Atkinson-Crean said an example of this was Tamaki Māori Village owner Tauhara North Tourism.
"It is really quiet about what it does but its ambitions for our people and area are really impressive.
"It sees Tamaki as being its employment strategy in many ways. It's response to Covid and borders closing was immediately about its people and that focus hasn't changed.
"Throughout this whole period, its entire focus has been about how they were going to protect its people, how they were going to keep them together and how they were going to create a business that will resonate and be relevant in the future of what tourism is going to be."
She said Māori tourism surviving the effects of Covid wasn't about "pivoting" businesses, rather looking at how they were positioned to deliver to the domestic market.
"What I've seen with operators is they've closed in, interrogated their business, looked at what their product is, the scale of their operation they've delivered previously then honed into and enriched delivery for core segments of the domestic market.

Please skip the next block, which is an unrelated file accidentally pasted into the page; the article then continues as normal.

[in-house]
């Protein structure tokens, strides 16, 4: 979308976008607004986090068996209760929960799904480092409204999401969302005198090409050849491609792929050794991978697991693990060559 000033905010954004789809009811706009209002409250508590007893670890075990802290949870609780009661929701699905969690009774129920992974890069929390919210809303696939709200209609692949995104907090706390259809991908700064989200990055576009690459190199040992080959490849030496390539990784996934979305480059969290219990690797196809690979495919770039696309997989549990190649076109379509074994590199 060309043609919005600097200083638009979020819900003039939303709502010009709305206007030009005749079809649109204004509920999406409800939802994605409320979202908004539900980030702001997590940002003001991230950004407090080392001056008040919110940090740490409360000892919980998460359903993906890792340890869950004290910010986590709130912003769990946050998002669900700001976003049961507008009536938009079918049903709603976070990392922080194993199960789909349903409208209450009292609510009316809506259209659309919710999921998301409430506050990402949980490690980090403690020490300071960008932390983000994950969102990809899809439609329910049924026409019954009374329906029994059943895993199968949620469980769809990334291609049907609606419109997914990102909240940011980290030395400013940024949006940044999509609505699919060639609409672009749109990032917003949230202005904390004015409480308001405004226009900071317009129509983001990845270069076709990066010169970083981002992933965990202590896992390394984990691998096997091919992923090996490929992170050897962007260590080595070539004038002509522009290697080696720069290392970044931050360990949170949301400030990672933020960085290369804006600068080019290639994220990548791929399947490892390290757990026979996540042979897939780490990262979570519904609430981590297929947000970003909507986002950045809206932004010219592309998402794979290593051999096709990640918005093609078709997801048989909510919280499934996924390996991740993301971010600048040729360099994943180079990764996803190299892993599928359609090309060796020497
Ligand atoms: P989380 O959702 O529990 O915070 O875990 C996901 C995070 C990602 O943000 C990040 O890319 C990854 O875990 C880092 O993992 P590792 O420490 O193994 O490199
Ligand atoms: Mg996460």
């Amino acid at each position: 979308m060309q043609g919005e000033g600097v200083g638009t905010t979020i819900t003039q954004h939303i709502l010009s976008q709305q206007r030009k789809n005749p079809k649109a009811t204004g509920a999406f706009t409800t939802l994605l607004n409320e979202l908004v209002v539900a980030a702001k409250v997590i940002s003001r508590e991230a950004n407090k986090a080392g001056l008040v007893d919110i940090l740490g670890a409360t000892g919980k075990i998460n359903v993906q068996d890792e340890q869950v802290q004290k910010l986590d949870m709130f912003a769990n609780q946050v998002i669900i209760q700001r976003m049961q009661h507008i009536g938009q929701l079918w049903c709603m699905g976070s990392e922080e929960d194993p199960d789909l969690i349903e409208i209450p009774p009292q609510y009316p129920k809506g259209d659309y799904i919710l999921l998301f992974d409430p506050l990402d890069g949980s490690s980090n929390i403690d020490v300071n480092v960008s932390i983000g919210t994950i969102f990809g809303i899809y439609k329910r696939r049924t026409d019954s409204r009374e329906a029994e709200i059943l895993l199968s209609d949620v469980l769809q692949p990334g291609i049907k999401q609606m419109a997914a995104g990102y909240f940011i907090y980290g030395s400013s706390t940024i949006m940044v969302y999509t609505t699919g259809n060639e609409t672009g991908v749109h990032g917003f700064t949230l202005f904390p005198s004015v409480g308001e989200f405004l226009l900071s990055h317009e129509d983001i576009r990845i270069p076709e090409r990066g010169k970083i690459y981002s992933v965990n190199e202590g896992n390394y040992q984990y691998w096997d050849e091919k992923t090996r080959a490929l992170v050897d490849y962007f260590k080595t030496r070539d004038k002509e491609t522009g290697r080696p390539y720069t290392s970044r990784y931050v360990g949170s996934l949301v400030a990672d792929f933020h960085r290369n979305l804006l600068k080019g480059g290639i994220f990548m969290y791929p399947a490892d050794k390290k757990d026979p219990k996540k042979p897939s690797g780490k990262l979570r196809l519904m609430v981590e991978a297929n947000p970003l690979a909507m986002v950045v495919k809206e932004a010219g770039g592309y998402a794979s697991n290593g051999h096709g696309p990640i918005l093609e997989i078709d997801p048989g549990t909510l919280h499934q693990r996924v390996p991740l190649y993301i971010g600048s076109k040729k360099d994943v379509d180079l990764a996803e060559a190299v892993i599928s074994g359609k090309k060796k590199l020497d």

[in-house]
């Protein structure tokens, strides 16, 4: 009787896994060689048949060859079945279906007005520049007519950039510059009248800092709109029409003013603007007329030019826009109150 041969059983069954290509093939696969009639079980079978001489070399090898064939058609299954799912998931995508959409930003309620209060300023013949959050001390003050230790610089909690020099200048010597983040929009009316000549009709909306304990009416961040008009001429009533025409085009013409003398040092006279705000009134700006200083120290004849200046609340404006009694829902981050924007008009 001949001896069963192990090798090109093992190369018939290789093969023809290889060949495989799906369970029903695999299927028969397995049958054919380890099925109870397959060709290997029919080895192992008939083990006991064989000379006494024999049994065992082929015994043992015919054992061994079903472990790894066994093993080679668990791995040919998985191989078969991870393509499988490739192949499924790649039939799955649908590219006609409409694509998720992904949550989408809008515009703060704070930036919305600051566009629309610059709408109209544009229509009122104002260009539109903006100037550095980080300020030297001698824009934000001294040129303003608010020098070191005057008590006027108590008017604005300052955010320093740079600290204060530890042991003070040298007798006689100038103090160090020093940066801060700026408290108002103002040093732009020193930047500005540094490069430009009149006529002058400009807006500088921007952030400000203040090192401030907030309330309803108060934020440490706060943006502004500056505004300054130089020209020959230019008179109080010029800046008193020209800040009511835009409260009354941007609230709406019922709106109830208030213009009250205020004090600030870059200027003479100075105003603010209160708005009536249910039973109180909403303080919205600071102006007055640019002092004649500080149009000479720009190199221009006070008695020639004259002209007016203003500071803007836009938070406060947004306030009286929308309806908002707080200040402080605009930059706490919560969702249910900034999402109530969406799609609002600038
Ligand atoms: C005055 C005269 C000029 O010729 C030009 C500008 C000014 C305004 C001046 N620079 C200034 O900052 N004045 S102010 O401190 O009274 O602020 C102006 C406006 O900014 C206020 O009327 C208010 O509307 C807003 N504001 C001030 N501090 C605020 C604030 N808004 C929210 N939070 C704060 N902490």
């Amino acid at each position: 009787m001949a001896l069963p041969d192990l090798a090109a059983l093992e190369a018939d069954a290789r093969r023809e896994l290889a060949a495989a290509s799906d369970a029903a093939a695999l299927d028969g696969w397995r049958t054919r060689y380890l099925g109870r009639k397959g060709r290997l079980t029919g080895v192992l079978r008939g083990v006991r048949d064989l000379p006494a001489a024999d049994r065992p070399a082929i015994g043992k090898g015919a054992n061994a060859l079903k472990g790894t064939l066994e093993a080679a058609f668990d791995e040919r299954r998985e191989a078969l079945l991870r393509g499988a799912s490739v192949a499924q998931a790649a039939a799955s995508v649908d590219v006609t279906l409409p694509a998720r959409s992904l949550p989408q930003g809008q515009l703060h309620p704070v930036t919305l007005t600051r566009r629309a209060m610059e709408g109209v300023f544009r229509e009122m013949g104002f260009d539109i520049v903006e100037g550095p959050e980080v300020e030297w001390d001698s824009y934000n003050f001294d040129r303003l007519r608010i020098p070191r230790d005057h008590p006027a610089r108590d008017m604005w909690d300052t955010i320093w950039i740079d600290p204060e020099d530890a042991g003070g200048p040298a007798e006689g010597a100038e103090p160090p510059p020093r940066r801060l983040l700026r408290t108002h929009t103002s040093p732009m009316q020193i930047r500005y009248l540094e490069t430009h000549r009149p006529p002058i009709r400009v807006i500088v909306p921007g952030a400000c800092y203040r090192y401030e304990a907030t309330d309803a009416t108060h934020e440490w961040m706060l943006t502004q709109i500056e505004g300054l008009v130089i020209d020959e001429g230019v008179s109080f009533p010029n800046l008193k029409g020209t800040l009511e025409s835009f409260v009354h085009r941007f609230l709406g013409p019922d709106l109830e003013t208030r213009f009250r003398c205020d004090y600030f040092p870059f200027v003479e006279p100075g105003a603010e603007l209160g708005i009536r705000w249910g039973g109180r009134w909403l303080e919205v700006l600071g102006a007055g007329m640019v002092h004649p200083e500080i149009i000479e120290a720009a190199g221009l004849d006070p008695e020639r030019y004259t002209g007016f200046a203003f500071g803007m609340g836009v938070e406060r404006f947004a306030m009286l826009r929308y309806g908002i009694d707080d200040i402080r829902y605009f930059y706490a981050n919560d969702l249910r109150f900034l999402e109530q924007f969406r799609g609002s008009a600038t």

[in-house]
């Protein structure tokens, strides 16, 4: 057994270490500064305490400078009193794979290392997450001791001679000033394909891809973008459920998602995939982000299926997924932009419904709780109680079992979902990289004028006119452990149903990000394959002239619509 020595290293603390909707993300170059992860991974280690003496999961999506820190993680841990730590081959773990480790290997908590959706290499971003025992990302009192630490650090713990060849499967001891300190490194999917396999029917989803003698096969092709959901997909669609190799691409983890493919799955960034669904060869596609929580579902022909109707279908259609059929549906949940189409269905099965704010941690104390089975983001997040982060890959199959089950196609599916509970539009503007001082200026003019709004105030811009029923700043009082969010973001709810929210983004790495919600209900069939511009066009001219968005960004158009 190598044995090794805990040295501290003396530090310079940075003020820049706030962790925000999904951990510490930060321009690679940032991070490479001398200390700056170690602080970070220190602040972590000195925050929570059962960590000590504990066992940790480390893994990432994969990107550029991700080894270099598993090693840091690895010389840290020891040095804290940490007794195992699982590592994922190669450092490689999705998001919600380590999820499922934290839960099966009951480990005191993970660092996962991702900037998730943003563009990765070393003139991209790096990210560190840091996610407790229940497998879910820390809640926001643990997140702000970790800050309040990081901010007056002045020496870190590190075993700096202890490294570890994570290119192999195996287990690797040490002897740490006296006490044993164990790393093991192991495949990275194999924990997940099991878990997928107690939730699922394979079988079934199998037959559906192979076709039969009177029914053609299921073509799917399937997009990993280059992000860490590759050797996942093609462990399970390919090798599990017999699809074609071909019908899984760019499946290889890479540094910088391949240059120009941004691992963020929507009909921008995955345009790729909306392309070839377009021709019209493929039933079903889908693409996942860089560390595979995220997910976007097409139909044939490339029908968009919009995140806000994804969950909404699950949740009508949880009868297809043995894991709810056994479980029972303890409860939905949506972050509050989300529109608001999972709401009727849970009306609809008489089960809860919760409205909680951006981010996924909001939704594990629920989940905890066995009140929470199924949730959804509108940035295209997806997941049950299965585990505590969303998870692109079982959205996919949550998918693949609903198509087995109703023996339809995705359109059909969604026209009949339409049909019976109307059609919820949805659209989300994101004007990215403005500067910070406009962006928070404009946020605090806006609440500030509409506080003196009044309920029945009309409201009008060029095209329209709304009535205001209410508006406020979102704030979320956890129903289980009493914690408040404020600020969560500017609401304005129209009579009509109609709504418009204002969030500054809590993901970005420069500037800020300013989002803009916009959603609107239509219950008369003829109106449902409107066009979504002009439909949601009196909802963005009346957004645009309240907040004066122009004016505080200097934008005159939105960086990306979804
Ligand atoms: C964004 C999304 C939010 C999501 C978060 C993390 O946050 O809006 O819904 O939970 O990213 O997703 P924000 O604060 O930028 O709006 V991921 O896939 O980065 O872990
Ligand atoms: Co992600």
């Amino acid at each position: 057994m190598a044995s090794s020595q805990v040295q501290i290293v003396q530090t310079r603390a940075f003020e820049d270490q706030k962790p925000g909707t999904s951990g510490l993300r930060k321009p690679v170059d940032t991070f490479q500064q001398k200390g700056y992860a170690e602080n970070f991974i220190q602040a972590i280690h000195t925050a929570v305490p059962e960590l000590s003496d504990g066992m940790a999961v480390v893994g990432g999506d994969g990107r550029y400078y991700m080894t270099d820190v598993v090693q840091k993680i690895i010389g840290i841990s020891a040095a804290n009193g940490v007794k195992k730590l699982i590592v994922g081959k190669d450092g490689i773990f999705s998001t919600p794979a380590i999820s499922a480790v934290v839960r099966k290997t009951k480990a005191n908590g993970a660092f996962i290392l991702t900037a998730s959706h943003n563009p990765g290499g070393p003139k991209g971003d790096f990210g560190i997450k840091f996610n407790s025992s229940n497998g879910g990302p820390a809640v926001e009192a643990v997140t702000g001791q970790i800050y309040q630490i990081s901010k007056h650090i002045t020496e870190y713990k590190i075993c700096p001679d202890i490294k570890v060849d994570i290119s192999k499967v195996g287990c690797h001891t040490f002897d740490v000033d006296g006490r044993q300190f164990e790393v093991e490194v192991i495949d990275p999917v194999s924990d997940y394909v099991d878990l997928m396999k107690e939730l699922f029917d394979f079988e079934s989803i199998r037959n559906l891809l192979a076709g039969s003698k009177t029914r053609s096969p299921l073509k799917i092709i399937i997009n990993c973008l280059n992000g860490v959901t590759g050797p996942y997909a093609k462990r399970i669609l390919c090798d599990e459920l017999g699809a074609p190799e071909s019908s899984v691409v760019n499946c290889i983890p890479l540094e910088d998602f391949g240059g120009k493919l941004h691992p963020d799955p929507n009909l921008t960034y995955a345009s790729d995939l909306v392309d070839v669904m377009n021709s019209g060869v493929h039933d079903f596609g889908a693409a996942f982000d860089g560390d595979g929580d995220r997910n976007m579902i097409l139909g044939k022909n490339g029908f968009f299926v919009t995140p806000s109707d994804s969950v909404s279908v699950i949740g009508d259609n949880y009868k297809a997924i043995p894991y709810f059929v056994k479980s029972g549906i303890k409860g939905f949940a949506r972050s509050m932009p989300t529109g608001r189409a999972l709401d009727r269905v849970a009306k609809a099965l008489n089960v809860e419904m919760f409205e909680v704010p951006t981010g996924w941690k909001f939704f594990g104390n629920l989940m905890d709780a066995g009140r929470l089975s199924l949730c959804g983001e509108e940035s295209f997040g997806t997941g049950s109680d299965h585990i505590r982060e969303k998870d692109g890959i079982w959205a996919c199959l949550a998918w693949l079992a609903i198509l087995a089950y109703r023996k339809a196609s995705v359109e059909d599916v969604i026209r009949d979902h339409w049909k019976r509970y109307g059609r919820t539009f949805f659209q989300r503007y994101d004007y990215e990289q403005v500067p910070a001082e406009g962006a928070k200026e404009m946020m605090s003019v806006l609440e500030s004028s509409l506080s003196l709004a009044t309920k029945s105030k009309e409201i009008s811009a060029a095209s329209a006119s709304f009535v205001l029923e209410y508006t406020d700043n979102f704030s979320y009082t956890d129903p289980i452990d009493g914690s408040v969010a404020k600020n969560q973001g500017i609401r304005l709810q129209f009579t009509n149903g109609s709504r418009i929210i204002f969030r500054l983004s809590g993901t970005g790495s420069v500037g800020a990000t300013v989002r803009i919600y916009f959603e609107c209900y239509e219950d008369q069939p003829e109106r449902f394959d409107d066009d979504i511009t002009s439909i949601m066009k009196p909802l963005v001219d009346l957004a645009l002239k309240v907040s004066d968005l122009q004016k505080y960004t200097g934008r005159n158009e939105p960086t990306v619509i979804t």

"Education is a really big one. How we deliver something in a meaningful way that resonates with our young people is the opportunity.
"New Zealand history will be a new curriculum requirement - pre-European Māori, European arrival, the richness of Māori culture in today's society and how all New Zealanders are a part of that story – I'd say Māori tourism is beautifully poised to deliver.
"We will look at how we deliver these - not to the scale we were used to, of 600 people a night – but for lower-cost structures and in more engaging, richer narratives that are a scalable model for 15 to 30 people.
"The cool thing about that is when our markets do start to return, Māori product will have adapted and become bespoke enough to be able to scale up and scale down."
Atkinson-Crean said Māori tourism embraced collaboration which saw direct competitors such as Tamaki and Mitai Māori Village sharing ideas.
"They operate in all the same markets but there is constant connection between those organisations because our town needs both need to be successful.